By ERIC X. VICCARO
Ste. Genevieve Board of Aldermen discussed an extended agreement with Bacon Commercial Design regarding future remodeling of city hall and the police department last Thursday night.
Those discussions aren’t over.
City leaders agreed to a special meeting set for 6 p.m. on Monday, Nov. 23, at City Hall.
The extended agreement was for $8,900 to cover architectural and engineering services for Phase One of the remodeling project.
Changes have been made since the original specifications were drawn by Bacon Commercial Design, a firm based in Crystal City.
City administrator Happy Welch reported the following changes during an interview with the Herald: moving bathrooms, an additional hallway, adding another restroom and a redesigned police squad room.
The city already has spent $13,000 on architectural and engineering services, as noted by Ward 2 Alderman Bob Donovan.
Donovan, who was the lone alderman to participate in the meeting via Zoom, said he wasn’t favor of approving the second reading.
“I’m against this,” Donovan said. “We are spending too much taxpayer money.”
Donovan explained he is for the remodeling project; however, the architectural fees were too high for his liking.
Welch said that for a commercial project such as this remodel, a city needs to have a “signed, sealed plan.”
It’s not recommended for this type of design and construction to be handled in-house.
Ward 3 Alderman Mike Raney said during discussions it’s not unreasonable to ask Bacon to sharpen its figures.
Remodeling both City Hall and the police department has been a project that’s been delayed time and time again, with issues ranging from wiring to overall accommodation space for staff.
After discussions during the upcoming special meeting, city officials may potentially approve the second reading — and the bid process could begin as early as December.
Welch said aldermanic meetings will remain in-person despite discussions during the meeting suggesting virtual gatherings through Zoom — in light of the persistent COVID-19 (coronavirus) pandemic.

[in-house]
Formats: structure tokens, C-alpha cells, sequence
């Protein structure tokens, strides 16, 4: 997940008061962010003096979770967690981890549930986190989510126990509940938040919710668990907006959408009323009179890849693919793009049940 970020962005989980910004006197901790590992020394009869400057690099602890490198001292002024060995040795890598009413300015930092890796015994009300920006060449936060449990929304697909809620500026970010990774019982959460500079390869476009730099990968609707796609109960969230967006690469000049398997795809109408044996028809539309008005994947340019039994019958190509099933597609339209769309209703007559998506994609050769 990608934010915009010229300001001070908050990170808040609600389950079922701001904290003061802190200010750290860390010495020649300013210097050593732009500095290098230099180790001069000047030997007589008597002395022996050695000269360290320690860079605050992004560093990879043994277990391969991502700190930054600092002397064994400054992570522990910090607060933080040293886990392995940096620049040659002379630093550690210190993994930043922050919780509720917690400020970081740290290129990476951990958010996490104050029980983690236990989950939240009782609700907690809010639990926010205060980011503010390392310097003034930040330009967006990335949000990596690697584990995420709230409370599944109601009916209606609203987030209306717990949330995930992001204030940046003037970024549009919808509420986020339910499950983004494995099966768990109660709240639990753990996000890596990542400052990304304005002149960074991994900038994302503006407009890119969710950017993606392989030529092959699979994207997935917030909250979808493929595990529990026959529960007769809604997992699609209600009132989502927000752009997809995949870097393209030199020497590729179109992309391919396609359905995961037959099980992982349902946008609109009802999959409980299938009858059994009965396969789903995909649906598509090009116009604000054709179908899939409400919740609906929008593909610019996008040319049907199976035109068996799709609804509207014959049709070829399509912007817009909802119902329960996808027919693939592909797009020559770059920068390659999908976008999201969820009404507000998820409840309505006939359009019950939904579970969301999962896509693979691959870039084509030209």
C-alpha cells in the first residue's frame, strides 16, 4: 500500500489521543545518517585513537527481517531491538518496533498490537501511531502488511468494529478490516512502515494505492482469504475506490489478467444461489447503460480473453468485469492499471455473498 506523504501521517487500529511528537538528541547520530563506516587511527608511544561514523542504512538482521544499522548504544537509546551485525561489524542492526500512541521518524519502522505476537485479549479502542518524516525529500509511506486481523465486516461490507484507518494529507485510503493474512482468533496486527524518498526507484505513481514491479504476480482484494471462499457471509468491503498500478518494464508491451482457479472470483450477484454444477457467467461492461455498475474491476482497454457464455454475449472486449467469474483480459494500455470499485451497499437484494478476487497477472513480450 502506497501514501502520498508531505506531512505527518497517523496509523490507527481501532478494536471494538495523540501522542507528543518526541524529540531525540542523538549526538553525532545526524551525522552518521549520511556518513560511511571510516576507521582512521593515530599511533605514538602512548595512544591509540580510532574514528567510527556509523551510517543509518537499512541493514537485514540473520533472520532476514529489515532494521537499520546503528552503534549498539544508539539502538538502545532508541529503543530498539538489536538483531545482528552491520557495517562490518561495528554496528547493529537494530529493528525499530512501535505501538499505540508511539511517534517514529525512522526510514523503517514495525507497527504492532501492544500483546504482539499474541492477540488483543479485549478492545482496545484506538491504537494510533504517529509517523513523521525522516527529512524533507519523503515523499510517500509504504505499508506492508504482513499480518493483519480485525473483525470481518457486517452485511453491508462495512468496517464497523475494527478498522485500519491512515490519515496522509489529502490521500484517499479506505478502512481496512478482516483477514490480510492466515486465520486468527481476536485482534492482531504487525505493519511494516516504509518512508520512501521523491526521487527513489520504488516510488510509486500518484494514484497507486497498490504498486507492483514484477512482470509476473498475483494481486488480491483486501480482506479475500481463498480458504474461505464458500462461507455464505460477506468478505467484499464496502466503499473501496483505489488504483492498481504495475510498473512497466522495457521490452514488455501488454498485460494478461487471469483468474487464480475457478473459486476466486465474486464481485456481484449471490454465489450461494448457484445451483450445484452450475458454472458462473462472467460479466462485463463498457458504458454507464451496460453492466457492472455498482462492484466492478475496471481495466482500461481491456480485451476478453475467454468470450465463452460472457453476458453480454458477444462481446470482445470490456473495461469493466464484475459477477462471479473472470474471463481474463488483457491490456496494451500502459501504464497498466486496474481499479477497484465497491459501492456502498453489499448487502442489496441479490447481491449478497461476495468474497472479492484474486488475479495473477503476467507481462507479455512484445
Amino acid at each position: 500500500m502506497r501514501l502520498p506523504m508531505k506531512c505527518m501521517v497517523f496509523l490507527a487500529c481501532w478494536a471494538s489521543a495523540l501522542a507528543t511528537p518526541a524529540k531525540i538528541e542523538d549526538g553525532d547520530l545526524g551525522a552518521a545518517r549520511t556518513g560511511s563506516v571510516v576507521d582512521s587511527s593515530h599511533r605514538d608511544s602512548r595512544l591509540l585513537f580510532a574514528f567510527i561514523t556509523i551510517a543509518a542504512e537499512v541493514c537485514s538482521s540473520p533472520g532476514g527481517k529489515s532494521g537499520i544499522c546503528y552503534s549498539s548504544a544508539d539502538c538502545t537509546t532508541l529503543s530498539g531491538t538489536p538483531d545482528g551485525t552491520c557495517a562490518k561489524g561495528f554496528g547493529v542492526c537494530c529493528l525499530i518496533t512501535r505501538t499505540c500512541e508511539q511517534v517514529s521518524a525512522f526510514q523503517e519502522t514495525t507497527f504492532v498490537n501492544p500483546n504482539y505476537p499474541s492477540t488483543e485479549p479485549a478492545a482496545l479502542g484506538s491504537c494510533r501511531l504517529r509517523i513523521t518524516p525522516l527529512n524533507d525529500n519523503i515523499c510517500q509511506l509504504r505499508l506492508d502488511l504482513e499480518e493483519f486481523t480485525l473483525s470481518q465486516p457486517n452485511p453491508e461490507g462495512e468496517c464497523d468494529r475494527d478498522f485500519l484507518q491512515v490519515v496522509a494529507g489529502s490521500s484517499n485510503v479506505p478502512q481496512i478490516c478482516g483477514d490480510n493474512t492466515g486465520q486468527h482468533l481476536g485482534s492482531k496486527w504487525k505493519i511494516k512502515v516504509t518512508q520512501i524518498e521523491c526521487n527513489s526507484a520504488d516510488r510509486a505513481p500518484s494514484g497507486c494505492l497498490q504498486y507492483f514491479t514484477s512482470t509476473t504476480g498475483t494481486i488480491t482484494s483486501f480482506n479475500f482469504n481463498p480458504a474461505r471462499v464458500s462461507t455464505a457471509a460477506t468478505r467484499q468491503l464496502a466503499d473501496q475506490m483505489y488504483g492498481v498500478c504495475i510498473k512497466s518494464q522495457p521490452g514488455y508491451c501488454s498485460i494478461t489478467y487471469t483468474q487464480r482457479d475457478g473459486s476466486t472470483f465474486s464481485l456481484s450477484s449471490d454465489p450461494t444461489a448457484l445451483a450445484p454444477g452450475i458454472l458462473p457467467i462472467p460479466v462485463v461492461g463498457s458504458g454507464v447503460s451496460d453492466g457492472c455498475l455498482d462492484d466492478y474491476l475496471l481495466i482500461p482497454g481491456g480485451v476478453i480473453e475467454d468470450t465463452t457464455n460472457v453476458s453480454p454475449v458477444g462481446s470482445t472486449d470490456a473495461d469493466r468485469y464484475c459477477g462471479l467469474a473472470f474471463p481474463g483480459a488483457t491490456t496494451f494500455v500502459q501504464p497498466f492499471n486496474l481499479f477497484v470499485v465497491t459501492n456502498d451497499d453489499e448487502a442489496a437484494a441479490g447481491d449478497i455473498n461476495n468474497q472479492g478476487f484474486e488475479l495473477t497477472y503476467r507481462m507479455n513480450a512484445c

“We’re going to keep doing what we’re doing,” he said.
Zoom participation from the public, even with a provided passcode and meeting identification number on agendas, has been nearly non-existent.
Welch also said he will continue examining possible alternative locations for meetings.
During field operations supervisor Gary Roth’s report, aldermen discussed city residents possibly blowing their leaves into the streets.
On Friday, the city put a notice on its Facebook page regarding the matter, and officials also approved a new open burning period.
“Leaves can cause trouble for homeowners, stormwater systems and water quality,” the Facebook post said. “The leaves can mat across the storm drain and block water flow, causing it to back on the street and possibly into nearby basements. … Increased runoff can cause flooding and erosion of stream banks, which results in more pollutants entering our streams and creeks.”
The open burning period will run from today through Dec. 31, 2020, allowing residents to burn their yard waste according to city regulations without needing a permit.
Ste. Genevieve also has a free yard waste disposal site on Division Street near the levee. You may also call city hall for a list of licensed lawn care contractors who could be of assistance.
Other action items
• During the consent agenda, city officials approved a resolution (No. 2021-12) allowing for a property maintenance agreement with Kevin M. Petty on city-owned flood buyout property.
Welch said Petty will help with upkeep at 501-503 N. Main Street as part of the agreement, signed by both Mayor Paul Hassler and city attorney Mark Bishop.
• City leaders approved both the first and second reading of a second change order with CE Contracting on a water main improvement (No. 20-8099) project for $52,407.30. The change order was for repaving Cedar Lane from Cherry Drive to South Fourth Street, Welch said.
• A second reading passed regarding the forthcoming April 6, 2021, general election.
Voters will determine as many as five alderman seats plus the position of mayor.